San Francisco Parole Reentry Court Starts Up

Dec. 14, 2010

The SFPRC is designed to be a community-wide program, with the court as its hub. Members of the Court team include a Superior Court Judge, Program Coordinator, Defense Counsel, and Parole Officer (other team participants are expected to be announced shortly).

With the signing of the statewide California MOU, the San Francisco Parole Reentry Court (SFPRC), one of six pilot courts, has begun to formally accept participants into its program. The first six participants of the San Francisco Parole Reentry Court (SFPRC) were admitted to the Program on Thursday December 9th.

The SFPRC hopes to reach out to the entire San Francisco Community, building a circle of intervenors that can work together to effectively  reintegrate the parolee back into our greater community. It’s the mission of SFPRC to create an evolving community-based entity, that empowers and supports our clients, while dramatically reducing their criminal activity and return rate to prison.

March 18: Deadline For Reentry Mentoring Grants

Community involvement in the Reentry Process is critical to the success of a reentry court. Our guest post, on the importance of Mentoring in the Reentry Process, was written by Pat Nolan , of the “Justice Fellowship”:

Prison Fellowship has found that having a mentor increases the beneficial impact of the other programs they participate in. Ex-offenders need healthy relationships even more than they need programs. A mentor is there to help them think through the myriad decisions that confront them—where to live, how to get a job, where to get medical care. Even mundane things like obtaining a driver’s license or a state ID. Mentors also hold offenders accountable for staying on the right path and help them get back on their feet when they falter.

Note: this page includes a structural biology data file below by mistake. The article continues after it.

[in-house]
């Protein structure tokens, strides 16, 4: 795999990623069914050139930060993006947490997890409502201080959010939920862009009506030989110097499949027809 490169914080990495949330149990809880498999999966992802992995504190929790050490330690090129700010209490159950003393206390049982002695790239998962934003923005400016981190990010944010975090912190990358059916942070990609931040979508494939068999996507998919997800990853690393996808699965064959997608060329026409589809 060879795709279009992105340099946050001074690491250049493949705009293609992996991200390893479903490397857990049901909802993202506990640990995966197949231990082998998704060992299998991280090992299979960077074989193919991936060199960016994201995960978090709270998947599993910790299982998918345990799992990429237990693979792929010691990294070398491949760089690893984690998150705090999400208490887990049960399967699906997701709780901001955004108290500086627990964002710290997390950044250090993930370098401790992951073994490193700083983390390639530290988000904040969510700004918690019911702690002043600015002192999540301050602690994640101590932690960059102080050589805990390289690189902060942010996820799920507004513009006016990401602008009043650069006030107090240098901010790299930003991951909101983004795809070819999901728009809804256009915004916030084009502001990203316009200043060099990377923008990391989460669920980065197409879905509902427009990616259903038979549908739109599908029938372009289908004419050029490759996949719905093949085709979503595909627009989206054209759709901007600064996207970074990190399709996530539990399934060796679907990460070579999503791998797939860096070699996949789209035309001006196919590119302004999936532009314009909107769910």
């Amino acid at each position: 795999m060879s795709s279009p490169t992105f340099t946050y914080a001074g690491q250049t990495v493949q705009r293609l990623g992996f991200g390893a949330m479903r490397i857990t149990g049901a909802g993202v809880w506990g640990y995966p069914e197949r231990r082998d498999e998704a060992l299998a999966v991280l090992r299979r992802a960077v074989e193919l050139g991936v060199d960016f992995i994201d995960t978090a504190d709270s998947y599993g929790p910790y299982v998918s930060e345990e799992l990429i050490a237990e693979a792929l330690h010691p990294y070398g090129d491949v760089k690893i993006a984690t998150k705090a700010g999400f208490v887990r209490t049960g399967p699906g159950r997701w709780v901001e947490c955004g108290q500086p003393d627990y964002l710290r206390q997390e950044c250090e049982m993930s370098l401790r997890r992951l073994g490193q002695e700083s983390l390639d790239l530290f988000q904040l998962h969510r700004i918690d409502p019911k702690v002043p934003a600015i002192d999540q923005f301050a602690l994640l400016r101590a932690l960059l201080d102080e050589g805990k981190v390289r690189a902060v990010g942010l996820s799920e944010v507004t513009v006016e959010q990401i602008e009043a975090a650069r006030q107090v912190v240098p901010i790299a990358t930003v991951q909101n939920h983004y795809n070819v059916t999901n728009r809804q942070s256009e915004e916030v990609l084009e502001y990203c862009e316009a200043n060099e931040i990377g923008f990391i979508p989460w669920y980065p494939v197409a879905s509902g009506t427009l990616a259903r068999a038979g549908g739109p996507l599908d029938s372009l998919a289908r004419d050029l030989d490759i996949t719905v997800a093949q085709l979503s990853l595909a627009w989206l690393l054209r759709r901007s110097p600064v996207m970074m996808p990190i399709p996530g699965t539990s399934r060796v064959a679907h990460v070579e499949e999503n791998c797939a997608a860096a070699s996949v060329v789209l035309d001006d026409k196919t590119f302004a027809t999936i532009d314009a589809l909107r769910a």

It’s great news that the grants just issued by the BJA’s Office of Justice Programs are meant to be used to help build the capacity of local communities to match returning offenders with a mentor. There were 507 applications for the first round of grants, and we anticipate even greater demand for the $15 million available this year. The mentoring grants are the only source of funding currently available for community- and faith-based groups under the Second Chance Act; so, be prepared for stiff competition.

The announcement from BJA has excellent step-by-step instructions, an invaluable checklist and a comprehensive syllabus of articles about mentoring. My hat is off to Gary Dennis and his team at BJA. They have done a terrific job establishing this grant program in a way that is understandable to those of us who are not in government service. [For the full article see: Justice Fellowship]

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